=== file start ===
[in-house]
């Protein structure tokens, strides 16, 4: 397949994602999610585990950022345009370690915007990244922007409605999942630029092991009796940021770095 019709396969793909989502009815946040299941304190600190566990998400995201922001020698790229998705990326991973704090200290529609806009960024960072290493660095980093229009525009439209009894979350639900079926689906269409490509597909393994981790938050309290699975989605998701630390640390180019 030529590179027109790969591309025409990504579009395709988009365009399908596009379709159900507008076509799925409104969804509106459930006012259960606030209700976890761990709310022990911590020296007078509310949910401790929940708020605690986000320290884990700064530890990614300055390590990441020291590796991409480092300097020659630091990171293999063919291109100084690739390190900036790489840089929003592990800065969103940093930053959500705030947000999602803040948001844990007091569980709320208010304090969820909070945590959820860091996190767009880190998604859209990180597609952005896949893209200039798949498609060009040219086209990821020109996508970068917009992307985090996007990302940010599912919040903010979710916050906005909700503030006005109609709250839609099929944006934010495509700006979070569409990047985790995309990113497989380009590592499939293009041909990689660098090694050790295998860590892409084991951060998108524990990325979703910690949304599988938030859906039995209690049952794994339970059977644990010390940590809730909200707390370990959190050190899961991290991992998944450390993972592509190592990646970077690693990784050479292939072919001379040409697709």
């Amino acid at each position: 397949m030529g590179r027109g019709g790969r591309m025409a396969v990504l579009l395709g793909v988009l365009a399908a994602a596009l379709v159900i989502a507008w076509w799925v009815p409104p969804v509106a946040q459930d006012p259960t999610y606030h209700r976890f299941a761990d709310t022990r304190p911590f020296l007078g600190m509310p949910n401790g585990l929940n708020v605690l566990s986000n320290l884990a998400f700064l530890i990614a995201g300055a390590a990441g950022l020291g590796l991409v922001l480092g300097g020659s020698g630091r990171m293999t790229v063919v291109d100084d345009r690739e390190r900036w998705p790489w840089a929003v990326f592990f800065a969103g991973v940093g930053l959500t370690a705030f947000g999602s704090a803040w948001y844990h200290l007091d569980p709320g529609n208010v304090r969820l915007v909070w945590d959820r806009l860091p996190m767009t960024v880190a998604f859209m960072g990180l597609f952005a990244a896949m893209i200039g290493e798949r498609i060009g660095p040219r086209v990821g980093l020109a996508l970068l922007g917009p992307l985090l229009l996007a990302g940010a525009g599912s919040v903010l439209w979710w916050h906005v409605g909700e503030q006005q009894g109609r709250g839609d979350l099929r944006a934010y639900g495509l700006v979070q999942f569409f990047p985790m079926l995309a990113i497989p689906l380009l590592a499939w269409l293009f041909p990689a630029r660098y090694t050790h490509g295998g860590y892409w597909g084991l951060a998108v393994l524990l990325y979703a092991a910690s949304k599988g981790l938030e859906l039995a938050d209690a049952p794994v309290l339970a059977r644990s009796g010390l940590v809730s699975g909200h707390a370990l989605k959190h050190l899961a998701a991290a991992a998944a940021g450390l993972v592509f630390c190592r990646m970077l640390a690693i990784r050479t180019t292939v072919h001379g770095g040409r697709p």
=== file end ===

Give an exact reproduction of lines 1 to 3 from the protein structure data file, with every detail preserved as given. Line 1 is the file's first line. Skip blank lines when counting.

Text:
[in-house]
């Protein structure tokens, strides 16, 4: 397949994602999610585990950022345009370690915007990244922007409605999942630029092991009796940021770095 019709396969793909989502009815946040299941304190600190566990998400995201922001020698790229998705990326991973704090200290529609806009960024960072290493660095980093229009525009439209009894979350639900079926689906269409490509597909393994981790938050309290699975989605998701630390640390180019 030529590179027109790969591309025409990504579009395709988009365009399908596009379709159900507008076509799925409104969804509106459930006012259960606030209700976890761990709310022990911590020296007078509310949910401790929940708020605690986000320290884990700064530890990614300055390590990441020291590796991409480092300097020659630091990171293999063919291109100084690739390190900036790489840089929003592990800065969103940093930053959500705030947000999602803040948001844990007091569980709320208010304090969820909070945590959820860091996190767009880190998604859209990180597609952005896949893209200039798949498609060009040219086209990821020109996508970068917009992307985090996007990302940010599912919040903010979710916050906005909700503030006005109609709250839609099929944006934010495509700006979070569409990047985790995309990113497989380009590592499939293009041909990689660098090694050790295998860590892409084991951060998108524990990325979703910690949304599988938030859906039995209690049952794994339970059977644990010390940590809730909200707390370990959190050190899961991290991992998944450390993972592509190592990646970077690693990784050479292939072919001379040409697709």
């Amino acid at each position: 397949m030529g590179r027109g019709g790969r591309m025409a396969v990504l579009l395709g793909v988009l365009a399908a994602a596009l379709v159900i989502a507008w076509w799925v009815p409104p969804v509106a946040q459930d006012p259960t999610y606030h209700r976890f299941a761990d709310t022990r304190p911590f020296l007078g600190m509310p949910n401790g585990l929940n708020v605690l566990s986000n320290l884990a998400f700064l530890i990614a995201g300055a390590a990441g950022l020291g590796l991409v922001l480092g300097g020659s020698g630091r990171m293999t790229v063919v291109d100084d345009r690739e390190r900036w998705p790489w840089a929003v990326f592990f800065a969103g991973v940093g930053l959500t370690a705030f947000g999602s704090a803040w948001y844990h200290l007091d569980p709320g529609n208010v304090r969820l915007v909070w945590d959820r806009l860091p996190m767009t960024v880190a998604f859209m960072g990180l597609f952005a990244a896949m893209i200039g290493e798949r498609i060009g660095p040219r086209v990821g980093l020109a996508l970068l922007g917009p992307l985090l229009l996007a990302g940010a525009g599912s919040v903010l439209w979710w916050h906005v409605g909700e503030q006005q009894g109609r709250g839609d979350l099929r944006a934010y639900g495509l700006v979070q999942f569409f990047p985790m079926l995309a990113i497989p689906l380009l590592a499939w269409l293009f041909p990689a630029r660098y090694t050790h490509g295998g860590y892409w597909g084991l951060a998108v393994l524990l990325y979703a092991a910690s949304k599988g981790l938030e859906l039995a938050d209690a049952p794994v309290l339970a059977r644990s009796g010390l940590v809730s699975g909200h707390a370990l989605k959190h050190l899961a998701a991290a991992a998944a940021g450390l993972v592509f630390c190592r990646m970077l640390a690693i990784r050479t180019t292939v072919h001379g770095g040409r697709p």